The town's impressive Cathédrale Notre-Dame was depicted by Claude Monet in a series of paintings that show the intricate details of the cathedral's facade at different times of day. Another iconic monument in Rouen is the Gros-Horloge clock tower in the center of town.
Among the top attractions of Rouen is the Musée des Beaux-Arts, which ranks among France's most outstanding museums of fine arts. The collection includes masterpieces of European painting, with an especially noteworthy assortment of Impressionist works.
Rouen is also well known as the location where Joan of Arc was brought to trial. Tourists can see the tower where this courageous young woman stood before her judges and the spot where she was burned at the stake. She later became a saint, and now there is a contemporary church (the Eglise Jeanne d'Arc) dedicated to her invincible spirit, on the site where she was martyred.
Accommodation: Where to Stay in Rouen
With its picturesque old harbor on the Seine estuary, Honfleur is one of the most charming towns in Europe. About 25 kilometers away from Le Havre, the town has atmospheric cobblestone streets, old stone buildings, and half-timbered houses.
This historic seafaring port was where travelers embarked on voyages to Canada in the 16th century. On the north side of the harbor is the 16th-century Lieutenancy Building, the old governor's house, built on the remains of the town's ancient walls.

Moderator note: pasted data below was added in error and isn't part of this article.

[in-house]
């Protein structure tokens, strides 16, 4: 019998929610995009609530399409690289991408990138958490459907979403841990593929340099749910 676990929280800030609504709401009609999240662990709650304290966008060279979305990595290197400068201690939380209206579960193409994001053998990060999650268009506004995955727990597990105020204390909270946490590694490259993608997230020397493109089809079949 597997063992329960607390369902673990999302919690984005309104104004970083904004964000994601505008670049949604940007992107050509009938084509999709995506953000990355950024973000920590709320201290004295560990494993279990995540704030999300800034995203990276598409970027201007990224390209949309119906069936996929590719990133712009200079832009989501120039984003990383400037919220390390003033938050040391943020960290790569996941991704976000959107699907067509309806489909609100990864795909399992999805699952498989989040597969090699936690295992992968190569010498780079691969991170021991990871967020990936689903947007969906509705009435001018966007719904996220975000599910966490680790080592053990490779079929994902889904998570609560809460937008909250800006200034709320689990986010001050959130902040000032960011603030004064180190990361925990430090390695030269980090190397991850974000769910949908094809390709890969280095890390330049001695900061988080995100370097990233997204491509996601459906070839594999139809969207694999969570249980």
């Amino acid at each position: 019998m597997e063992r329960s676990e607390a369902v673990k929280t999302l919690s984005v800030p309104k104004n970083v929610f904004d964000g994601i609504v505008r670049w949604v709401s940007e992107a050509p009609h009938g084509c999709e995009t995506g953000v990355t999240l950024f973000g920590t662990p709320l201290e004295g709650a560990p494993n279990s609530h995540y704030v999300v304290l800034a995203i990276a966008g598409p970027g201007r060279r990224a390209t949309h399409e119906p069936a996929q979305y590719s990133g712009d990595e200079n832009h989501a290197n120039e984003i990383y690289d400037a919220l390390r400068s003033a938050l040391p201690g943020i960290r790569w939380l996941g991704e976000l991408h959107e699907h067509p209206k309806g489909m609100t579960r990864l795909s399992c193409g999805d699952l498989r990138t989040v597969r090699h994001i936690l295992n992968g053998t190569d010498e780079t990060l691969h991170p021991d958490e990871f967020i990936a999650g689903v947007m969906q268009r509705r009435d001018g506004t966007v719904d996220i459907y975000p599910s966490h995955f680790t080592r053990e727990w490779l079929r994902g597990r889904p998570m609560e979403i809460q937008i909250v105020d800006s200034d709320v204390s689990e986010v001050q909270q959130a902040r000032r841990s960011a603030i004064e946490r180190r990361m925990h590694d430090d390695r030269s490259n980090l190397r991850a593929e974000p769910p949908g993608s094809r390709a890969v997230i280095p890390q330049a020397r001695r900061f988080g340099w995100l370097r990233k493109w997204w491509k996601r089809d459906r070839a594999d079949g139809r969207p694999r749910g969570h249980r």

One of Honfleur's most noteworthy attractions, the Musée de la Marine (Maritime Museum), is housed in the former Eglise Saint-Etienne, which dates back to the 14th century. The Maritime Museum tells the history of seafaring, fishing, and shipbuilding in Honfleur.
The Musée Eugène Boudin (Rue de l'Homme de Bois) is a must-see attraction for lovers of Impressionist art. Boudin's paintings and drawings represent nearly half of the collection; the rest includes pieces by other Impressionist artists such as Gustave Courbet, Eugène Isabey, and Paul Huet who painted scenes of the Normandy coastline.
The Musée Eugène Boudin also has an annex devoted to religious art, located in the freestanding belfry of the Eglise Sainte-Catherine. An interesting tourist attraction in itself, this Late Gothic church was built by local shipwrights after the Hundred Years' War.
Accommodation: Where to Stay in Honfleur
4. Caen Memorial Museum
In Lower Normandy near the English Channel, Caen played a critical role during the Nazi Occupation of World War Two. Caen is an excellent starting point for a tour of the Normandy D-Day Beaches and Memorials.
Three-quarters of the town was destroyed during the Allied landings in June and July of 1944 (although its historic churches survived almost entirely unscathed).
Created as a tribute to Caen's suffering during the war, the Mémorial de Caen (Caen Memorial museum) tells the story of the Second World War, the D-Day Landings, and the Battle of Normandy.
Beneath the Caen Memorial museum is the site of General Richter's Headquarters, which was a command post during the German Occupation.